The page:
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My first job was assembling The New York Times at a hippie bookstore on West 89th Street and Broadway called Books and Waterbeds. I worked on Sunday mornings from dawn until noon and I was paid one dollar an hour. I was seven years old. I've been working pretty much ever since.
September 6, 2011

My first job was assembling The New York Times at a hippie bookstore on West 89th Street and Broadway called Books and Waterbeds.  I worked on Sunday mornings from dawn until noon and I was paid one dollar an hour.  I was seven years old.  I’ve been working pretty much ever since.

In the United States, this is Labor Day weekend, so I thought this would be a good time to talk a little bit about work.  Some people are creatures of pleasure and they have no trouble staying out all night and sleeping until noon.  Others are into status, and they like to be seen by others as being important or rich or friends with famous people.  I’m neither of these types.  I’m a worker.  I need to work.  I need to have something to show for myself at the end of each day.  Not for any boss, just for me.

I’ve spent a lot of years wondering if this is a healthy way to be.  I watch shows like “Hoarders” in which people collect all kinds of things they don’t need but which give them a protective barrier from the world, a sort of thick outer skin made up of all their stuff.  And I’ve thought that maybe my tendency to make things is also a form of hoarding, not hoarding of possessions, but of creative tasks that keep me busy and buffer me from the harder story arc called life.  But what I’ve come up with is that my work serves a much different purpose:  It’s just my way of trying to figure out the world, starting with myself.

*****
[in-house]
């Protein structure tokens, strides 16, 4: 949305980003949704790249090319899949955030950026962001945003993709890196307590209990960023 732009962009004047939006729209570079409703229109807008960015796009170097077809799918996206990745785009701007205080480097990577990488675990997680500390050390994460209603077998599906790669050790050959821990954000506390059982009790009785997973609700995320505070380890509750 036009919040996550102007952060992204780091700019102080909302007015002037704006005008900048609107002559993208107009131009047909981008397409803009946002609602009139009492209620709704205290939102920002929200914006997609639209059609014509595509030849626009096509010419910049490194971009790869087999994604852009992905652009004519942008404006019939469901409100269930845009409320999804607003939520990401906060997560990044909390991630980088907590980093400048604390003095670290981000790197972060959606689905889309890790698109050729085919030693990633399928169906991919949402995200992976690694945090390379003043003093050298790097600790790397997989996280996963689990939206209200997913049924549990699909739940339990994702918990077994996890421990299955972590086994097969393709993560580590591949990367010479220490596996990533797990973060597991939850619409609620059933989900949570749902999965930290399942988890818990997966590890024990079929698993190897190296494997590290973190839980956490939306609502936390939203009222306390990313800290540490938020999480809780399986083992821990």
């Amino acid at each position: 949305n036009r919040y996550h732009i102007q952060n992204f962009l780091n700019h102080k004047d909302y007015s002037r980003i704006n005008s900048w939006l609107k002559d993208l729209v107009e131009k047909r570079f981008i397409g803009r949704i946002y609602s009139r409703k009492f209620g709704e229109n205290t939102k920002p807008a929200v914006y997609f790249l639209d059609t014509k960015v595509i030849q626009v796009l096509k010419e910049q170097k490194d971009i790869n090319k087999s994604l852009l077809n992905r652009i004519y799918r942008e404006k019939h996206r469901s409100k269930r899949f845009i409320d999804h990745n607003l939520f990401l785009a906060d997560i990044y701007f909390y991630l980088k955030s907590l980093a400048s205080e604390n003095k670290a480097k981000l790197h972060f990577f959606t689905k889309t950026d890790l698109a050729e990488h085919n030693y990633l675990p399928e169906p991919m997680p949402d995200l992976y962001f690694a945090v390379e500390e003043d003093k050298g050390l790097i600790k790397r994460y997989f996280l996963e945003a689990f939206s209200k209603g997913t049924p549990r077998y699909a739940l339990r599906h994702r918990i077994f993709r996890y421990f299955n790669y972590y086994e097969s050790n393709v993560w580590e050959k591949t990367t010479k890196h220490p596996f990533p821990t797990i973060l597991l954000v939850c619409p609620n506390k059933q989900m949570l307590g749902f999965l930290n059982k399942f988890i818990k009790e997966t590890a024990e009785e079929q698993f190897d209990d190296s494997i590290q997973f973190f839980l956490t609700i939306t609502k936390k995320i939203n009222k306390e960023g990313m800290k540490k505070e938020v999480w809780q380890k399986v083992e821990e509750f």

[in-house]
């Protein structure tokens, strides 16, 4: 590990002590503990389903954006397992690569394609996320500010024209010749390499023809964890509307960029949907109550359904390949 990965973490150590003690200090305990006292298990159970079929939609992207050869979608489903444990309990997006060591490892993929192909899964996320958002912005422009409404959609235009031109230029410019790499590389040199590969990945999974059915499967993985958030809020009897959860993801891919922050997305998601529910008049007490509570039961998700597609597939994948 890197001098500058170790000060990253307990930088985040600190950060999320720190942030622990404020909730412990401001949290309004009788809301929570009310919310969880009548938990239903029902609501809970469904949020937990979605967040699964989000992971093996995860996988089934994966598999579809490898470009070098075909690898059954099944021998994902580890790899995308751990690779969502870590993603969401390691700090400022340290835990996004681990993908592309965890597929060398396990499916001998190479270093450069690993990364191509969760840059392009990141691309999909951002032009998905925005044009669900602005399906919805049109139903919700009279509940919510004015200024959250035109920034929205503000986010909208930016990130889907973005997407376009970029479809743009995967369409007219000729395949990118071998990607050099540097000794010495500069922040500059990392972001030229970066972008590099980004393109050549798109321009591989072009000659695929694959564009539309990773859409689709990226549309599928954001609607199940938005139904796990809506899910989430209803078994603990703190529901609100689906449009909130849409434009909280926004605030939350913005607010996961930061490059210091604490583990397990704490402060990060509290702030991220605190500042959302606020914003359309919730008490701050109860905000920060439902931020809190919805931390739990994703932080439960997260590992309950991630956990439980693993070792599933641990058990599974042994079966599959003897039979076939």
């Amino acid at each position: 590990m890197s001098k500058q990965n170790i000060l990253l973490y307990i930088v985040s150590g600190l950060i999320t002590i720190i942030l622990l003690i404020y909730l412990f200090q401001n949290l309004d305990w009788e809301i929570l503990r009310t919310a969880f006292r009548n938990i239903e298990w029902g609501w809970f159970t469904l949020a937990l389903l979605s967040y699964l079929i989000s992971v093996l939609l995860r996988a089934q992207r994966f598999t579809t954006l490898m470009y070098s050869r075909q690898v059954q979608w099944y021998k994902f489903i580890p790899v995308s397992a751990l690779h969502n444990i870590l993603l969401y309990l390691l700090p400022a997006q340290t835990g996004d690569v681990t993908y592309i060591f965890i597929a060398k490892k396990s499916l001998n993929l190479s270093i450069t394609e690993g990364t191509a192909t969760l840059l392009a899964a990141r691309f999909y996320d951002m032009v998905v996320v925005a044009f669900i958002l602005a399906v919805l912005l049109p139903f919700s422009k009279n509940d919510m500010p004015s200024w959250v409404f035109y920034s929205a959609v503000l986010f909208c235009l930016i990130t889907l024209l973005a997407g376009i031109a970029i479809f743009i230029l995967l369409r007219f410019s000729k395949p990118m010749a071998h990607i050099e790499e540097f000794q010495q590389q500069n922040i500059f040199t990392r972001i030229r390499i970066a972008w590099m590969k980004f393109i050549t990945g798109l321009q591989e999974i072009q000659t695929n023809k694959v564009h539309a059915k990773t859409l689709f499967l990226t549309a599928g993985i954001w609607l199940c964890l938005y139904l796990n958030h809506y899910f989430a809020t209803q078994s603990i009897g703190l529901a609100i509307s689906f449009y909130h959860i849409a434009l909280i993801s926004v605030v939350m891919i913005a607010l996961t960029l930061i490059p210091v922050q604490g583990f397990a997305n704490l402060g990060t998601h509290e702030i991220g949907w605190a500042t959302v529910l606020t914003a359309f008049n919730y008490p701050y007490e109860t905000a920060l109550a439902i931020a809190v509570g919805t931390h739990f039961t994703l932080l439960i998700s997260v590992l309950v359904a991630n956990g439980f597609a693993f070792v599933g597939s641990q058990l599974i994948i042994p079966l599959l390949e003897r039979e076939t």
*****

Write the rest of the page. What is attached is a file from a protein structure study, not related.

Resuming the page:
Before I opened Little Airplane, I was a writer and I spent most of my days alone drinking coffee and writing.  I didn’t have to worry too much about other people, just the ones in my scripts, and most of them were puppets.  But running a company and having my own projects introduced a whole different set of responsibilities:  I had to work with people to make and deliver shows. So, I don’t think it’s a coincidence that the curriculum for “Wonder Pets” was Teamwork and Creative Problem Solving.  Because, as much as I was exploring these themes for Linny, Tuck and Ming-Ming, I was trying hard to learn them, too.

My point is that the work we do isn’t just about the different challenges we face, it’s about how we invest those challenges with some personal meaning.

Not surprisingly, I’ve often wondered whether making preschool shows for so long was a good idea for my own creative development.  But I always come around to the same answer:  The type of show I make doesn’t really matter.  What’s important is that I’m using that show to plumb whatever might be next for me, creatively and personally.  And, also not surprisingly, I’ve found that the more personal a show is, the more appealing it tends to be.

We work for a lot of reasons, and I do appreciate that finding work that allows you to explore your own potential isn’t easy.  But I do believe it’s possible.  And, if your barometer of success isn’t money or status but, rather, becoming who you are, then it’s more than possible.  It’s inevitable.  Happy Labor Day.

 

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